Hunter-Smuggler plan ready for formal look
Ryan Summerlin December 26, 2012
ASPEN – A plan to tackle habitat and recreation improvements on more than 4,000 acres of national forest, in an area known locally as Aspen’s backyard, is nearly ready for formal, environmental review.
The Hunter Creek-Smuggler Mountain Cooperative Plan is slated for one last public look, at a Jan. 9 open house. Then its drafters intend to submit it for what, under typical circumstances, likely would be an arduous review that elicits plenty of conflicting comment and dissension.
But, with 18 months of upfront input from the public, recreation and conservation groups, fire managers and local governments, the plan’s authors hope they’ve worked through most of the potential objections in advance.
Usually, the U.S. Forest Service would come up with proposals and let the public have at them, said Aspen District Ranger Scott Snelson during a meeting with Pitkin County commissioners last week.
“Everyone would have a chance to weigh in by complaining,” he said.
Instead, in a process spearheaded by the Aspen Center for Environmental Studies, the complaints have been addressed before launching the environmental analysis required by the National Environmental Policy Act. NEPA review is required to consider potential environmental impacts before decisions or actions involving federal lands occur.
“Instead of beating ourselves up in the NEPA process, we’ve tried to engage the interests up front,” said Chris Lane, CEO of the Aspen Center for Environmental Studies. “No one’s going to get everything they want in this process, but everyone’s going to get something.”
“I think we’ve ironed out most of the wrinkles,” Snelson agreed. “I think we’ve taken care of most of the issues so far as I can see.”
The plan – it can be downloaded at www.hunter-smugglerplan.com – proposes more than 800 acres of potential forest-restoration projects that also can improve wildlife habitat and reduce wildfire danger. The scope of what’s proposed makes it meaningful for forest health and wildlife, according to Snelson.
On the recreation front, it proposes 1.7 fewer miles of trail overall by closing off redundant routes but also identifies opportunities for new trail connections. It also proposes improved signs to direct trail users on the various routes in the Smuggler, Hunter Creek and Van Horn Park areas on the edge of Aspen and the creation of better maps.
A Heritage Trail that allows exploration of the mining and homesteading relics in the area is proposed, as is establishing a new singletrack loop in the Hunter Creek Valley for beginning mountain bikers as well as hikers. The plan also calls for exploring the potential for a singletrack mountain-biking trail on the south side of Smuggler Mountain, where users have created the unauthorized bandit route known as the Balcony Trail.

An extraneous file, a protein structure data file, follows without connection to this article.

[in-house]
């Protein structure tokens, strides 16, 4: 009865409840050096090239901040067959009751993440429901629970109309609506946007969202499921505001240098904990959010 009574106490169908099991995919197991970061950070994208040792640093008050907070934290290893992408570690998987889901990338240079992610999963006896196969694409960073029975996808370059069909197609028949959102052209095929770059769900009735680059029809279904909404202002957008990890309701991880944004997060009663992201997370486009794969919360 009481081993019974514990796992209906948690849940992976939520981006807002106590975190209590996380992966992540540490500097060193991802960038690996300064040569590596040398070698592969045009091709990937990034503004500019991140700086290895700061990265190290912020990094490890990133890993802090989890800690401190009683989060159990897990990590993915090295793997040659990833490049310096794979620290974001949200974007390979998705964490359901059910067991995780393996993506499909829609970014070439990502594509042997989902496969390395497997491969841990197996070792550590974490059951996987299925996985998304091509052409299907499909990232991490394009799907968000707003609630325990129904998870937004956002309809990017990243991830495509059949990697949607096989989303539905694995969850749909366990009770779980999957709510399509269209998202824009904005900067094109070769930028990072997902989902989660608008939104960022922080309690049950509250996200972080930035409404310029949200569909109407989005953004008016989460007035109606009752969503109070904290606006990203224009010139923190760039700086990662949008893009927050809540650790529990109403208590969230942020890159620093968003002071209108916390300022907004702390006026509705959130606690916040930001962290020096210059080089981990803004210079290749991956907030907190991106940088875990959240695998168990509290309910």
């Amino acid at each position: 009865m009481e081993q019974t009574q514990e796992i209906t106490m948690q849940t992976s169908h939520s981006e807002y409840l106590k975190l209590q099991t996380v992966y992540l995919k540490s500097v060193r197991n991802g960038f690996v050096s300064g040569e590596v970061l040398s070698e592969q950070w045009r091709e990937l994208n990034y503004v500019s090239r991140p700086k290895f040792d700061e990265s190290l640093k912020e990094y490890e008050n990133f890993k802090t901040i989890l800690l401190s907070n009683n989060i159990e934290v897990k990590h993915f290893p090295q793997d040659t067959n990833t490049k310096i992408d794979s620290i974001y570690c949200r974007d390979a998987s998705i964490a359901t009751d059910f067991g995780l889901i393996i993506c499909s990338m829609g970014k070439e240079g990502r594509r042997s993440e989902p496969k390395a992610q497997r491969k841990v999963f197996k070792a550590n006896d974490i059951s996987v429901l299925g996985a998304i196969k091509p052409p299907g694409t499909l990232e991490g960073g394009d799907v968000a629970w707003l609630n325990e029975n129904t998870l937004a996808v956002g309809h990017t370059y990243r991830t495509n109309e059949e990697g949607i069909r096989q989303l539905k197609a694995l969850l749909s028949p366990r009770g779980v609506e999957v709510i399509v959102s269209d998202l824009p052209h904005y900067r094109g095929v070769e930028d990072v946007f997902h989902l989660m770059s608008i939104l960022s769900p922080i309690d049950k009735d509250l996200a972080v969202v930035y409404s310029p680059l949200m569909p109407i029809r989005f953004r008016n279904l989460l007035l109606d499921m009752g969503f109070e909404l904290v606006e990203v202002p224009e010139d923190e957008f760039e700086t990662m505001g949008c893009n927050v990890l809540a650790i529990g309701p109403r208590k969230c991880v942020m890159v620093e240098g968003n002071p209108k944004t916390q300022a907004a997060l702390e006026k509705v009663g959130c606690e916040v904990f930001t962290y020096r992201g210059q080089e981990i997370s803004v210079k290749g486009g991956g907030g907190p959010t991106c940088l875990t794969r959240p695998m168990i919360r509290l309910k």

The Balcony Trail was built without Forest Service approval or evaluation of impacts on wildlife or other resources, but the plan acknowledges the desire for such a route. The plan proposes exploring an alignment that might or might not use parts of the Balcony Trail and restoring problem parts of the existing trail to their natural state. An environmental review would include a “no trail” option in the area, the plan notes.
The trail, however, is among the elements of the plan that is likely to prevent smooth sailing through the environmental review.
Local conservation group Wilderness Workshop, while supporting most of the cooperative plan and praising the input that has gone into it in advance of the environmental analysis, has raised issues with some proposals. The group has suggested modifications to the treatment plans for lodgepole pines and aspen habitat, has raised concerns about the location of the proposed new singletrack loop and warned it is unlikely to support a trail that affects bear and elk habitat on the south side of Smuggler.
“Building a new trail in this area would only condone the illegal construction of new bike trails,” Wilderness Workshop said in its comments.
“With something this big, there’s bound to be things that everybody doesn’t agree on,” said Will Roush, conservation advocate with Wilderness Workshop, at last week’s meeting.
Following the Jan. 9 open house, to be held from 5:30 to 7:30 p.m. in the Rio Grande Commons in Aspen, a final endorsement to move forward will be asked of county commissioners and the City Council.
Local governments and the Aspen Center for Environmental Studies will all be proponents of the plan, Lane explained, and ACES will help fund the environmental review process. ACES also is willing to help fund some of the individual projects that come forward, he said.
If the collaborative process results in a shortened review, ACES would like to analyze the money that was saved by avoiding a lengthy appeals process, Lane added.
“We’ve made an investment of analysis up front,” Snelson said. “Time will tell whether or not the appeals process ends up being costly.”